File Name and Tag Coordinator Options

 

File Name Format: Now there are four main parts to that people like to include in their MP3 filenames (not including the .mp3 extension) Album, Track Number, Artist and Title. The File Name Format box allows you to define how the resulting file name will look, such as the separator between these different parts, and whether there should always be two digits for the Track Number if it is less than 10, or just one digit (i.e., 07, 08, 09, 10, 11, 12 as opposed to 7, 8, 9, 10, 11, 12). The following key shows the symbols to use to represent the constituent parts of the file name:

Symbol

Part

%L

Album Name

%A

Artist Name

%T

Title Name

%N1

One-Digit Track Number

%N2

Two-Digit Track Number

Table 4.0 File Name Format symbols.

 

File name formats are defined by placing these symbols in the order that you wish them to appear in the output file name complete with any separating characters such as hyphens. The difficulty with including these extra characters, however, is that if one of the constituent parts of the file name does not exist for one particular MP3, the separators end up either being adjacent to each other or at the beginning or end of the file name. To help alleviate this, colons may be used to separate parts of the file name that should not be included if the variable(s) within it is/are empty.

Example

Let's take the following file name format being used with Imagine by John Lennon as track 7 on a compilation album:

%N2 - %A - %T

This will produce:

07 - John Lennon - Imagine.mp3

Now, what would happen if either of both of the Track Number and Artist were not available:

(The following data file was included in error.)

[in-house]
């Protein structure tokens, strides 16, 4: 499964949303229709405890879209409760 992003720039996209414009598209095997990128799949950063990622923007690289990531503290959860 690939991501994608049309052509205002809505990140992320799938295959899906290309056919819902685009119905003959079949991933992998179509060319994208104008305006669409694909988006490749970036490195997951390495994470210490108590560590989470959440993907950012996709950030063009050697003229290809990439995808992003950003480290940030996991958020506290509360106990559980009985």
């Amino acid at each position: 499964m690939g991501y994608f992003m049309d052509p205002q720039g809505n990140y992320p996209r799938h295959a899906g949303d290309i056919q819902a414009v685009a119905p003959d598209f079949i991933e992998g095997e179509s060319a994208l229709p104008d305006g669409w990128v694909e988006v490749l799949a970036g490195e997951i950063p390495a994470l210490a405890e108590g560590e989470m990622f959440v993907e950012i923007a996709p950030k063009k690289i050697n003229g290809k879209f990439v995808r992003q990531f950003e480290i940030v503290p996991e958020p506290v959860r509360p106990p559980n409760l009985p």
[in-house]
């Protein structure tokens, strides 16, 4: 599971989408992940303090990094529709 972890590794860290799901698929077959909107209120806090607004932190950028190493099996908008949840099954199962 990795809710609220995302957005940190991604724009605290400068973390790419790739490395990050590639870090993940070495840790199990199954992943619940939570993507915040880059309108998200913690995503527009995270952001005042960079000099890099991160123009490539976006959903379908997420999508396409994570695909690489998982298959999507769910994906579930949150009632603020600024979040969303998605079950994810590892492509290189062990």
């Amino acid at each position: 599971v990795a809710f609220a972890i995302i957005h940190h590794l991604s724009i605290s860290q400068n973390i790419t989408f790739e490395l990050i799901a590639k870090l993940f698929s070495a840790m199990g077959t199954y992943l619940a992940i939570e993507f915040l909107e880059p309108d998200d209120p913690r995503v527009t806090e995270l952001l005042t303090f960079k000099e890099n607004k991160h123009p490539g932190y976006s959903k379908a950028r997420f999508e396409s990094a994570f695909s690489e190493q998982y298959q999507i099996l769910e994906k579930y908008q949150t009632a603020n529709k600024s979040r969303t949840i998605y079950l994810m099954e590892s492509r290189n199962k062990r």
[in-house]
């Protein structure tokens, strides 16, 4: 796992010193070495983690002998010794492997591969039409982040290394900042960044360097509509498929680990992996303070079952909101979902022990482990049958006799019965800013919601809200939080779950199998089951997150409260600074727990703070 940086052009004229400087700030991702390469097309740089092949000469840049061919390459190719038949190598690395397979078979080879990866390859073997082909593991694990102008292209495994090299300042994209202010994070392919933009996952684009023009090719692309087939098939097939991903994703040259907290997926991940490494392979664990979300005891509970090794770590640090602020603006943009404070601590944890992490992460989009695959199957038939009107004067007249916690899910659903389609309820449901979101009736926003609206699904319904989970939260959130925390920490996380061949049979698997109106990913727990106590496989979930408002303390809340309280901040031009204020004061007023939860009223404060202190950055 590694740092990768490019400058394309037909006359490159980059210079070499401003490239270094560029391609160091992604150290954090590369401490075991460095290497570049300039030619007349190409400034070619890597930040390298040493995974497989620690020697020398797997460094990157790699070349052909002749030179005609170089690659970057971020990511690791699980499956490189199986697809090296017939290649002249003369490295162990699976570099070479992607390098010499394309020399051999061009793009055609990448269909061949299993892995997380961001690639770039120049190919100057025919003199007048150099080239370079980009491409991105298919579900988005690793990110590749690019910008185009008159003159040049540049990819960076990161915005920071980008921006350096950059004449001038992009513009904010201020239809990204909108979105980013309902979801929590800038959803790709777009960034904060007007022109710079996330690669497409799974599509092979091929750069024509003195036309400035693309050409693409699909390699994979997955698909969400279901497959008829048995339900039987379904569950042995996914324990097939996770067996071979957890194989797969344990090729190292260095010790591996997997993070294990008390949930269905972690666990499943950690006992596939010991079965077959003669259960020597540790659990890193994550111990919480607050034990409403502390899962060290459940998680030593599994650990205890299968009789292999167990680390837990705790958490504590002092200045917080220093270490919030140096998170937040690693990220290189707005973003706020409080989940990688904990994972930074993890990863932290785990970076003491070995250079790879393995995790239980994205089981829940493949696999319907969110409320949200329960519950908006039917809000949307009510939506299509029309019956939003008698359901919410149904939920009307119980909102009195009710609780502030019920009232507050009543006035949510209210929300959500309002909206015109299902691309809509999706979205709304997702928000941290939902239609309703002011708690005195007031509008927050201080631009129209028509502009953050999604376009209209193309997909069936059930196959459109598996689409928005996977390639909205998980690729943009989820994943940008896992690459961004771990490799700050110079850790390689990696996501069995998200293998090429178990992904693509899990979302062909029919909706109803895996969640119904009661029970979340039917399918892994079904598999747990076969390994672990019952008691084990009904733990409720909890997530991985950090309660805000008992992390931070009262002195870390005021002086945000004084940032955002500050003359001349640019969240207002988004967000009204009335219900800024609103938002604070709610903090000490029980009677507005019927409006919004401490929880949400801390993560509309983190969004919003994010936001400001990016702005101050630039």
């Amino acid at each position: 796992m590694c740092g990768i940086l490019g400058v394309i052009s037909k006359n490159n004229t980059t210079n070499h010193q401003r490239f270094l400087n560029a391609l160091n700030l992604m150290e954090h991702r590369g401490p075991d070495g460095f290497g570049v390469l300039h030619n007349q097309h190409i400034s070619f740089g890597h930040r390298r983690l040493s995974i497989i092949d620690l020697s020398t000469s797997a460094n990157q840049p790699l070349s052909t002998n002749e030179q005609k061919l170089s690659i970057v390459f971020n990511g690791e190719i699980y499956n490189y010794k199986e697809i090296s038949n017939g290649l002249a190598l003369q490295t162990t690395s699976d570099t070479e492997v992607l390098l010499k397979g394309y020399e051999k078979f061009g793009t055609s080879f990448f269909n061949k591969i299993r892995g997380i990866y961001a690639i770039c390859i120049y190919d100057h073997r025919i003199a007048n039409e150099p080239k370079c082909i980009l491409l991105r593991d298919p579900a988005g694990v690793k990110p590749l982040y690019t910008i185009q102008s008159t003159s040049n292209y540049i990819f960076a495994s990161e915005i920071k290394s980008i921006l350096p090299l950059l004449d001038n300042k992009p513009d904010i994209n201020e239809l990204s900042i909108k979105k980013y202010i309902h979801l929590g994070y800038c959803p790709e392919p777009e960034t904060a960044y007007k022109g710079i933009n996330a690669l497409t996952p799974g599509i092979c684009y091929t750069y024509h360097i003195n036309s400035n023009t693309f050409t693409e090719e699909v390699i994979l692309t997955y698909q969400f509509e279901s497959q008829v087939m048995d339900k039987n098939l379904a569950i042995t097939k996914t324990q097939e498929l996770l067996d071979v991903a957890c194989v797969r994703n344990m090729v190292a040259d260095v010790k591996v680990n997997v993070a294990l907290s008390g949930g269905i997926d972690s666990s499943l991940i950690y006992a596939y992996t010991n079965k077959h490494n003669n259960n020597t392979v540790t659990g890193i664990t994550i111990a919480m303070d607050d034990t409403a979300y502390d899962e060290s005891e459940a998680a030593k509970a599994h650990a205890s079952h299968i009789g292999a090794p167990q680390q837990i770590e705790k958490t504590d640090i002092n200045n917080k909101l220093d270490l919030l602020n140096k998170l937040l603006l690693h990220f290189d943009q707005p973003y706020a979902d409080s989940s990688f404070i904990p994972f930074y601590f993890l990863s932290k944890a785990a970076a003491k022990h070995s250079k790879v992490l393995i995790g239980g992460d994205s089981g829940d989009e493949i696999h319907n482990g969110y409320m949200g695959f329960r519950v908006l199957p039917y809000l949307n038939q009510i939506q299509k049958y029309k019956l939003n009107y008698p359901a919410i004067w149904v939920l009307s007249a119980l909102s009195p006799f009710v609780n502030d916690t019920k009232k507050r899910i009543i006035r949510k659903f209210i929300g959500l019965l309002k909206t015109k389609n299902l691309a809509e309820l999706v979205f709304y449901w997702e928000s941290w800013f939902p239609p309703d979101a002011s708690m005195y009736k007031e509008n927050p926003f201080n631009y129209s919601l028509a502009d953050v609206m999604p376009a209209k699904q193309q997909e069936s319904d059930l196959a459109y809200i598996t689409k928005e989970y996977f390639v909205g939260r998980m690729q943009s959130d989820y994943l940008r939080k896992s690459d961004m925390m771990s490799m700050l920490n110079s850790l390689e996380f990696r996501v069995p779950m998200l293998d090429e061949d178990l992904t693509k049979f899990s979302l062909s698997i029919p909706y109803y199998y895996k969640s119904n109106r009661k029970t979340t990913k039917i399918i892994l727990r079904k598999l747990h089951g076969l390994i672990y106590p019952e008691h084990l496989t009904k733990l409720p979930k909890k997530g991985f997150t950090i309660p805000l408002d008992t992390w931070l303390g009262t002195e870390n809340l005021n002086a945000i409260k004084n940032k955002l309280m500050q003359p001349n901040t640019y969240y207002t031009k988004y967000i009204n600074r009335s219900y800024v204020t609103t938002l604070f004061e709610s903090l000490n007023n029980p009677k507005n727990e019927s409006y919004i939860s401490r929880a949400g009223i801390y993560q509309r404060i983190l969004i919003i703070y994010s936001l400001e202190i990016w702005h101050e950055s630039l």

- John Lennon - Imagine.mp3

07 -  - Imagine.mp3

 -  - Imagine.mp3

Rather messy. Now, let's introduce colons:

%N2 - :%A - :%T

The same situation produces much more appealing results:

John Lennon - Imagine.mp3

07 - Imagine.mp3

Imagine.mp3

Separators: This is where you may specify what AINES should look for as a possible separator in the file name when Simulating. The parts of the file name separated by these characters will be considered as possible candidates for any or all of Album, Track Number, Artist and/or Title. These constituent parts will then be used for the ID3 Tag and constructing the new file name according to the File Name Format specified see above. There are two user-defined separators allowed here for the case when a particular set of MP3s you may have use an unusual separator, say an @ sign for example.

Simulate Rules: Specify here Rules to use when Simulating. This Rule will be applied to the file name (excluding extension) before all other formatting options. Now, these are a little complicated in their application, and will probably be used only in very special circumstances, but are there for when you have a particularly awkward set of MP3s to work with. These are to be used in the case when you have a set of MP3s with a text string within the file name that should not be there or you do not wish to be there, and it affects the successful extraction of the Album, Track Number, Artist and/or Title detrimentally.

Example

Let's say the ripper of the MP3 has inserted their name or e-mail address (for advertising purposes) at the start of the file name:

joe@theripper.com; The Beatles - Hey Jude.mp3

By using the Simulate Rules, you can instruct the program to truncate this part of the file name before processing, thus not considering the unwanted text in its derivations. There are two ways to go about this:

The following example Rules will work equally as well for the above file name:

     

 

Note

Order: This is the order that the different parts of the file name should be expected to appear in in the source file names. For example, if your source MP3's are generally in the format <Album> - <Artist> - <Title>.mp3, then you should select this order, like so:

By specifying the order before Simulating, this will help AINES extract the names much more accurately.

 

Note

Reliability Preference: This selection helps AINES decide which source of information to use when at least two of the following contain information about each of Album, Track Number, Artist and Title:

Detect double-barrel words: Check this box to not consider hyphens that separate two parts of a double-barrel word as separators.

Advanced button: Press to go to File Name and Tag Coordinator Advanced Options.